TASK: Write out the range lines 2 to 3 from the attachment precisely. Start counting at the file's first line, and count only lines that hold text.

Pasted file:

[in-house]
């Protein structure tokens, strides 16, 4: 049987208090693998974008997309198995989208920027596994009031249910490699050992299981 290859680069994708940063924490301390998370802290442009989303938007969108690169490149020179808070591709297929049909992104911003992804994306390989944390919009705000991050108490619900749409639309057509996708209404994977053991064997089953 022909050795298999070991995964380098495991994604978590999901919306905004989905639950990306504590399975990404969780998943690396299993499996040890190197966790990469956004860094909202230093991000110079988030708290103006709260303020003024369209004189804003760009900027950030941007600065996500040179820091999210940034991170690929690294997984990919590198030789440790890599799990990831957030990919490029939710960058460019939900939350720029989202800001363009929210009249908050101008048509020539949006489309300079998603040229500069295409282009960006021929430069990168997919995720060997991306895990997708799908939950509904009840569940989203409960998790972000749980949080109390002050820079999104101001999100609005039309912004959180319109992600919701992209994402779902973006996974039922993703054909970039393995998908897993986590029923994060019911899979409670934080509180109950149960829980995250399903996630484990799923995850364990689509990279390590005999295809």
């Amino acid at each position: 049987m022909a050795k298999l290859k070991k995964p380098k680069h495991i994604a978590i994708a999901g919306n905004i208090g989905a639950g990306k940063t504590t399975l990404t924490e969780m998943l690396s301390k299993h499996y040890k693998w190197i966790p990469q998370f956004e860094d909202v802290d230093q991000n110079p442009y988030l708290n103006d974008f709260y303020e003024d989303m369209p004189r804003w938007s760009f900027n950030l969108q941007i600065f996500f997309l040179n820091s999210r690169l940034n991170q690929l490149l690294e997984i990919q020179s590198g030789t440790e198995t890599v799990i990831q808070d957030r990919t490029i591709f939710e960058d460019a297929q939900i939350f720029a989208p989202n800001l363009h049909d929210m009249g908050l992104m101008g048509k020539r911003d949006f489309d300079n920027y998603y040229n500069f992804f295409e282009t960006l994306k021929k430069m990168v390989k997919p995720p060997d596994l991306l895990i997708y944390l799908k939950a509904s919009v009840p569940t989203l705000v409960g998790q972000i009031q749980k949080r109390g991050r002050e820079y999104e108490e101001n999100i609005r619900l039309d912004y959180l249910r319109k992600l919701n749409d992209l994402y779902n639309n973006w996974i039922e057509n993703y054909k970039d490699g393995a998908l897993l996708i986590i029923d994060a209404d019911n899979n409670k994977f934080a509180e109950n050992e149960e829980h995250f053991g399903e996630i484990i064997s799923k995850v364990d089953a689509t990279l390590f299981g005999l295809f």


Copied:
């Protein structure tokens, strides 16, 4: 049987208090693998974008997309198995989208920027596994009031249910490699050992299981 290859680069994708940063924490301390998370802290442009989303938007969108690169490149020179808070591709297929049909992104911003992804994306390989944390919009705000991050108490619900749409639309057509996708209404994977053991064997089953 022909050795298999070991995964380098495991994604978590999901919306905004989905639950990306504590399975990404969780998943690396299993499996040890190197966790990469956004860094909202230093991000110079988030708290103006709260303020003024369209004189804003760009900027950030941007600065996500040179820091999210940034991170690929690294997984990919590198030789440790890599799990990831957030990919490029939710960058460019939900939350720029989202800001363009929210009249908050101008048509020539949006489309300079998603040229500069295409282009960006021929430069990168997919995720060997991306895990997708799908939950509904009840569940989203409960998790972000749980949080109390002050820079999104101001999100609005039309912004959180319109992600919701992209994402779902973006996974039922993703054909970039393995998908897993986590029923994060019911899979409670934080509180109950149960829980995250399903996630484990799923995850364990689509990279390590005999295809």
């Amino acid at each position: 049987m022909a050795k298999l290859k070991k995964p380098k680069h495991i994604a978590i994708a999901g919306n905004i208090g989905a639950g990306k940063t504590t399975l990404t924490e969780m998943l690396s301390k299993h499996y040890k693998w190197i966790p990469q998370f956004e860094d909202v802290d230093q991000n110079p442009y988030l708290n103006d974008f709260y303020e003024d989303m369209p004189r804003w938007s760009f900027n950030l969108q941007i600065f996500f997309l040179n820091s999210r690169l940034n991170q690929l490149l690294e997984i990919q020179s590198g030789t440790e198995t890599v799990i990831q808070d957030r990919t490029i591709f939710e960058d460019a297929q939900i939350f720029a989208p989202n800001l363009h049909d929210m009249g908050l992104m101008g048509k020539r911003d949006f489309d300079n920027y998603y040229n500069f992804f295409e282009t960006l994306k021929k430069m990168v390989k997919p995720p060997d596994l991306l895990i997708y944390l799908k939950a509904s919009v009840p569940t989203l705000v409960g998790q972000i009031q749980k949080r109390g991050r002050e820079y999104e108490e101001n999100i609005r619900l039309d912004y959180l249910r319109k992600l919701n749409d992209l994402y779902n639309n973006w996974i039922e057509n993703y054909k970039d490699g393995a998908l897993l996708i986590i029923d994060a209404d019911n899979n409670k994977f934080a509180e109950n050992e149960e829980h995250f053991g399903e996630i484990i064997s799923k995850v364990d089953a689509t990279l390590f299981g005999l295809f």